I previously posted a tutorial presenting a technique to calibrate spatial light modulators (SLMs). The approach was based on measuring the interference between two paths that have been reflected off two different regions of the SLM. This technique is always valid but requires aligning a mask, using a lens, and capturing and processing images of interference patterns. Nowadays, most phase-only SLMs based on liquid crystals use linearly aligned nematic crystals. Unlike twisted nematic liquid crystals, they allow phase-only modulation on one polarization while not affecting the orthogonal polarization. This feature can be used to simplify the calibration setup to characterize the SLM with a common path interferometer, not requiring a precise alignment . Furthermore, it only needs a photo-detector, compared to a digital camera in the previously presented approach. This is convenient to measure the inevitable phase fluctuations of an SLM, usually around a 100 to 400 Hz frequency. In this document, we briefly describe the principle of the characterization scheme as presented in  and show typical results of the calibration and phase fluctuations.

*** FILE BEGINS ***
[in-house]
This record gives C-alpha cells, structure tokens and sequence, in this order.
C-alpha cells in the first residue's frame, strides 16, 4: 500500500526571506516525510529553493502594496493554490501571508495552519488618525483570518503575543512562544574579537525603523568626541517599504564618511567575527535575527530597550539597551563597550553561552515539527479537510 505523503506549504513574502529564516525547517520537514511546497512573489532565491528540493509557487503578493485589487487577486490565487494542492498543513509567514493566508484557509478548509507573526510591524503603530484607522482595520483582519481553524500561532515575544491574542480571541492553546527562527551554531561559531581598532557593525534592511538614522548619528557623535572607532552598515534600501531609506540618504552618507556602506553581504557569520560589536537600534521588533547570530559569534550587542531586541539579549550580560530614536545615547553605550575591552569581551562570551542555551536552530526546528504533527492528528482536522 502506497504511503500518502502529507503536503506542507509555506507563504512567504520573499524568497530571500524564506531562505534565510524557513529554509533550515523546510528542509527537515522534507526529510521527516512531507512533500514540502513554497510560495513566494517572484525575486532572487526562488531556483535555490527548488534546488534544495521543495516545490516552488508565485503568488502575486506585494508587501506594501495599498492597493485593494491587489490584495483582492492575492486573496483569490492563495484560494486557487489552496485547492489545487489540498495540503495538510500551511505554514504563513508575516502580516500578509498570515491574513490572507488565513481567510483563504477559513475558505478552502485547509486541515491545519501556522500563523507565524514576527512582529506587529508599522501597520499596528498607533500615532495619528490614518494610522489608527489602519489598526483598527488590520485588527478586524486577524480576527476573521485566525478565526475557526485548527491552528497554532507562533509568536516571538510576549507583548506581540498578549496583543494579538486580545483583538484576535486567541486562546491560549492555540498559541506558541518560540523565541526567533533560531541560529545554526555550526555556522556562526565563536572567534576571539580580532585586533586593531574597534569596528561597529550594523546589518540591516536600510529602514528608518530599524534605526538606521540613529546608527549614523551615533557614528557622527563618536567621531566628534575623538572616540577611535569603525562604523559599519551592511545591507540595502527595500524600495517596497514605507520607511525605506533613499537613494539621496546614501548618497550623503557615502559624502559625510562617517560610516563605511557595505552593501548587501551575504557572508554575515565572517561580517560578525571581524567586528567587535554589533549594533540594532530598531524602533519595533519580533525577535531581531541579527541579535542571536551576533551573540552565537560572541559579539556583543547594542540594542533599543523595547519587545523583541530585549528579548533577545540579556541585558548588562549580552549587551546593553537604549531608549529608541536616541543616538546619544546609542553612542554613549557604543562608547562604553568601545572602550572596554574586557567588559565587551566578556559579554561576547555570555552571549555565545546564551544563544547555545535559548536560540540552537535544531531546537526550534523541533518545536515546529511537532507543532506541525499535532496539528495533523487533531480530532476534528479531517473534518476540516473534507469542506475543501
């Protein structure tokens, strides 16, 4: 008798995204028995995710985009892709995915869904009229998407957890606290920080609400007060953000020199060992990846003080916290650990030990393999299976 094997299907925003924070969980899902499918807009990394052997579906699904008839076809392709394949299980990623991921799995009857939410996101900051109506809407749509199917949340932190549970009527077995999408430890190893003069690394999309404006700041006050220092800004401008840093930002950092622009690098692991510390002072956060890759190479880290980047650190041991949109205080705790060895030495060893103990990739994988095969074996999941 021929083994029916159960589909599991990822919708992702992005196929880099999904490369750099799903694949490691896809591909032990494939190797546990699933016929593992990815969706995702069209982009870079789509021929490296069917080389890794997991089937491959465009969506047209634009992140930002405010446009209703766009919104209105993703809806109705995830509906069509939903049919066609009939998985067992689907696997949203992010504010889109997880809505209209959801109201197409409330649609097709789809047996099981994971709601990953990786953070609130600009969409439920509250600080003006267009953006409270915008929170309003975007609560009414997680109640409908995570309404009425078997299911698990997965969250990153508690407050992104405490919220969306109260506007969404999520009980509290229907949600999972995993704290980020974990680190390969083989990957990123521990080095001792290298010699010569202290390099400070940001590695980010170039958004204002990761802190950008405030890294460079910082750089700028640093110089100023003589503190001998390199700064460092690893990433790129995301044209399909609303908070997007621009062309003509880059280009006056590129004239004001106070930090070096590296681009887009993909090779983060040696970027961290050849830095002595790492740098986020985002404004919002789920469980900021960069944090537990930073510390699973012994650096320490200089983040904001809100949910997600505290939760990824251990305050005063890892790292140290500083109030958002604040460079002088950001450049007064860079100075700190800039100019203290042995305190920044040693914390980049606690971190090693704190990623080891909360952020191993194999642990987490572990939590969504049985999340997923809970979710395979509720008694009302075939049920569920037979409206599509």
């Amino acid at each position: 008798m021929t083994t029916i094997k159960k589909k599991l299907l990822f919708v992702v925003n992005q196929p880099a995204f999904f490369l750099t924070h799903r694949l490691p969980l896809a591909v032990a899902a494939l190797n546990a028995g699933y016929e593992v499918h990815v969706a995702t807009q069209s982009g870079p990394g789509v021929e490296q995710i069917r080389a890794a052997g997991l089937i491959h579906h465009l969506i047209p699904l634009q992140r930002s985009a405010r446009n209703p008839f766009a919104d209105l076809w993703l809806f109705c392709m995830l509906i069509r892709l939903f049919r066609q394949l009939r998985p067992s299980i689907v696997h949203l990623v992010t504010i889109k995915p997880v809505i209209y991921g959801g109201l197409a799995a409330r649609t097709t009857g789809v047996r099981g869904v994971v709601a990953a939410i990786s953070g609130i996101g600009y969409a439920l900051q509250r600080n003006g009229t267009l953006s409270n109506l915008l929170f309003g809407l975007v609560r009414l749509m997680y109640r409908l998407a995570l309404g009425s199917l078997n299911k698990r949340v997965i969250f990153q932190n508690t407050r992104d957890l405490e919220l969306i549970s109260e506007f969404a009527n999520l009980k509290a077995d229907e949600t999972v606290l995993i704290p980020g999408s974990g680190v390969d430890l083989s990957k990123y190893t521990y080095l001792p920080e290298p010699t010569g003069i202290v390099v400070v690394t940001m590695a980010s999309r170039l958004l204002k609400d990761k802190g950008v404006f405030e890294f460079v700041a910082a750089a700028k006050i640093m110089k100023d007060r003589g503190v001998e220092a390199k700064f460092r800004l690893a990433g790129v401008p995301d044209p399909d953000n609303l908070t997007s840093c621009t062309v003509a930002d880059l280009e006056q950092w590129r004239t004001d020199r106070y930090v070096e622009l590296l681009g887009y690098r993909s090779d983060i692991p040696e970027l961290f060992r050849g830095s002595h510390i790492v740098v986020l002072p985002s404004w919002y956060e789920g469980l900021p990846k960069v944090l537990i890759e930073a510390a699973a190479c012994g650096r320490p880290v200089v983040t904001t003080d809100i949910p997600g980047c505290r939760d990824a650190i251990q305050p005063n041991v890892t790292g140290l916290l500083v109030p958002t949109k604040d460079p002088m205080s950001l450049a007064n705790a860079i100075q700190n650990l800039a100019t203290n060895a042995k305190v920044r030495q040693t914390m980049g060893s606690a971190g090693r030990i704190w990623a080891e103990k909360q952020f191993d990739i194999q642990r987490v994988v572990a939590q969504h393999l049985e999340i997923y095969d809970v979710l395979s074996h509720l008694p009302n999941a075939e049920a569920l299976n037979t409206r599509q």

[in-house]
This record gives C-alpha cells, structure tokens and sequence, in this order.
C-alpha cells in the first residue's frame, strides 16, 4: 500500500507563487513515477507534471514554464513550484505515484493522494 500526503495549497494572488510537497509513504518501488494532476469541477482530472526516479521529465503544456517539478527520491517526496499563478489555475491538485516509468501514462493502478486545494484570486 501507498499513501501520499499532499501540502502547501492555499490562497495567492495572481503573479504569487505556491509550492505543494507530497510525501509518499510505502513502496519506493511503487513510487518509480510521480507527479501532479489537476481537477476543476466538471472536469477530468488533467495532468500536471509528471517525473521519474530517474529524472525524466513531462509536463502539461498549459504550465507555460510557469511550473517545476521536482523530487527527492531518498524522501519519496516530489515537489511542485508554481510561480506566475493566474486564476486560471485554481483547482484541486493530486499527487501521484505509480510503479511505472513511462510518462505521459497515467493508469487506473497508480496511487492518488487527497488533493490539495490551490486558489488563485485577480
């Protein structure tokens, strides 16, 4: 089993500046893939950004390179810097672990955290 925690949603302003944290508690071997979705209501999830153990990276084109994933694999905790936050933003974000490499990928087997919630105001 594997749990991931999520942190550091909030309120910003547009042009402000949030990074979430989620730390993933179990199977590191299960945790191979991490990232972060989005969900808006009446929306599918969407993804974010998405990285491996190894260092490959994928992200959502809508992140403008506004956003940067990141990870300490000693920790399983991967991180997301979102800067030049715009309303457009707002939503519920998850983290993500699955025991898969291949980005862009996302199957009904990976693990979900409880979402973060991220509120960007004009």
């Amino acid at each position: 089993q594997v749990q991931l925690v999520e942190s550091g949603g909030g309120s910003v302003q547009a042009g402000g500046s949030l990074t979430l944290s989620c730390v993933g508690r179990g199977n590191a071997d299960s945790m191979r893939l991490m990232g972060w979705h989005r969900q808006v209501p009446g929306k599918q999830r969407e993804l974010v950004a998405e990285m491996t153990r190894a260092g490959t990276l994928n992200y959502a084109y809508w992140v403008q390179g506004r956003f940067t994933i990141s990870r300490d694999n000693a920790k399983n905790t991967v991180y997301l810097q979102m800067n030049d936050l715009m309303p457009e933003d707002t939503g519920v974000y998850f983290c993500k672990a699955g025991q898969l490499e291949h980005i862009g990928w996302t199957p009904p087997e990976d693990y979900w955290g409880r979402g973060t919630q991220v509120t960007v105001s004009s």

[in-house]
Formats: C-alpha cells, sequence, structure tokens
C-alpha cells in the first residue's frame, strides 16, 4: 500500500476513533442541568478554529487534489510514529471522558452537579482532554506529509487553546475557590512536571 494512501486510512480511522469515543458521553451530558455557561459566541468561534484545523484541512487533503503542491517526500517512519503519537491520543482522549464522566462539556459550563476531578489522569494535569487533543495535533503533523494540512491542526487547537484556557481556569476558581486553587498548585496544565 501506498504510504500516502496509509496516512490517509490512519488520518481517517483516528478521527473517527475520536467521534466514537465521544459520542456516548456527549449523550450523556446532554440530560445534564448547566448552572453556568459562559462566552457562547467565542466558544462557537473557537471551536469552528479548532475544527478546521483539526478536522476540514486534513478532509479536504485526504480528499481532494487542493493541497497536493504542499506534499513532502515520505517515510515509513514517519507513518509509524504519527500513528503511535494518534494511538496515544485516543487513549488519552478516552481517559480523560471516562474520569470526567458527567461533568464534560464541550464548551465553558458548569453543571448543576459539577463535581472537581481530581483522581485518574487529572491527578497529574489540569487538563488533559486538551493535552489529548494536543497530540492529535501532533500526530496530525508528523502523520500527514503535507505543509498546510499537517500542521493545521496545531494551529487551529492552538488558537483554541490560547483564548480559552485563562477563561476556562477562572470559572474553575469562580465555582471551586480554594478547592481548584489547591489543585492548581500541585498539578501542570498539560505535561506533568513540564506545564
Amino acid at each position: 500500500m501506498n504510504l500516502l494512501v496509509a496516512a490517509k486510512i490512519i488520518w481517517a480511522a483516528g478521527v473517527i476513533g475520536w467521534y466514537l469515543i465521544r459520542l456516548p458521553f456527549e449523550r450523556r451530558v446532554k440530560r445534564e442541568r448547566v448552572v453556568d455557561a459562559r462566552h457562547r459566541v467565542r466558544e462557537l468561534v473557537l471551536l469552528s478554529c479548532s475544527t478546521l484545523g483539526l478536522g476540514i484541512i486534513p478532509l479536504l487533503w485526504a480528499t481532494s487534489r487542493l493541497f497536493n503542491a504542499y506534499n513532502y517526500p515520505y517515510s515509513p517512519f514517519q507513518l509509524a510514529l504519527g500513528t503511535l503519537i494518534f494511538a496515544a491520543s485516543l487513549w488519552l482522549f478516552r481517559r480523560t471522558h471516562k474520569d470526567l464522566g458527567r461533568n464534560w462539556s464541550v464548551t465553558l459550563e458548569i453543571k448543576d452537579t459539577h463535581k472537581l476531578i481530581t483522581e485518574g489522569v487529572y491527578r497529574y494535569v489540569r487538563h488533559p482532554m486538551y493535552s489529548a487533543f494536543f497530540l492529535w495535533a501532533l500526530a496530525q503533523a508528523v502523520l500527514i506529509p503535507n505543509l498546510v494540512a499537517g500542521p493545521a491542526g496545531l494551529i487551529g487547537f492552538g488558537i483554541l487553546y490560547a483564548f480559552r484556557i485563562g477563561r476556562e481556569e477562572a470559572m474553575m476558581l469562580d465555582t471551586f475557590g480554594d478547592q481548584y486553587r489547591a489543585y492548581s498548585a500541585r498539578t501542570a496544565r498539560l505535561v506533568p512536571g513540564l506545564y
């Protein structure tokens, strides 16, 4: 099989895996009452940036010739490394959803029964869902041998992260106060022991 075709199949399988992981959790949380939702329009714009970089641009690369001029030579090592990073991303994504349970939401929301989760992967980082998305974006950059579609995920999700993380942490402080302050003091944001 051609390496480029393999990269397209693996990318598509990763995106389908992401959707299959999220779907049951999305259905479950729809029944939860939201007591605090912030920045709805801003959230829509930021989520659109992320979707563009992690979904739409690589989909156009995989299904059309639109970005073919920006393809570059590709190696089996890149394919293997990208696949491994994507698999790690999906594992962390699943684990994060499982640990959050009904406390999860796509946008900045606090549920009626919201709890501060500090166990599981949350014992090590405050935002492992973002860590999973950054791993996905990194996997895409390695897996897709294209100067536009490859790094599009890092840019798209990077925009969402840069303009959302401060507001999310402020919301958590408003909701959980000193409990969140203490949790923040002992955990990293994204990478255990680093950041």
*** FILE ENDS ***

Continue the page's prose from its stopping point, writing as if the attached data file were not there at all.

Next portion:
Written by Paul Balondrade and Sébastien M. Popoff